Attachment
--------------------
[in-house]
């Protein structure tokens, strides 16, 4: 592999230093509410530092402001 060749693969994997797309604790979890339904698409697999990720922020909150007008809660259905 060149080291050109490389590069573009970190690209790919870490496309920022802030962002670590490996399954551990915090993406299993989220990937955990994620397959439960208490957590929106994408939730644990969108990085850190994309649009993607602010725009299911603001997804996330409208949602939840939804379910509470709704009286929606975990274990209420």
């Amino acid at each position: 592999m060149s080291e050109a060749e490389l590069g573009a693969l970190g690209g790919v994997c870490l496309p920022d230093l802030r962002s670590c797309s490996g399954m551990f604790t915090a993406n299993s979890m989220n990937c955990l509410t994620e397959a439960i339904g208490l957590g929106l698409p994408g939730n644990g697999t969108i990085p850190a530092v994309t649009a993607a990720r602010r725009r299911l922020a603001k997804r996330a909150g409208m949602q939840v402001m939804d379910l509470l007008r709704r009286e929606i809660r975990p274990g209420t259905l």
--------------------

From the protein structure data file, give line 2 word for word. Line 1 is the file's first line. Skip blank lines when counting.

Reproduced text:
């Protein structure tokens, strides 16, 4: 592999230093509410530092402001 060749693969994997797309604790979890339904698409697999990720922020909150007008809660259905 060149080291050109490389590069573009970190690209790919870490496309920022802030962002670590490996399954551990915090993406299993989220990937955990994620397959439960208490957590929106994408939730644990969108990085850190994309649009993607602010725009299911603001997804996330409208949602939840939804379910509470709704009286929606975990274990209420």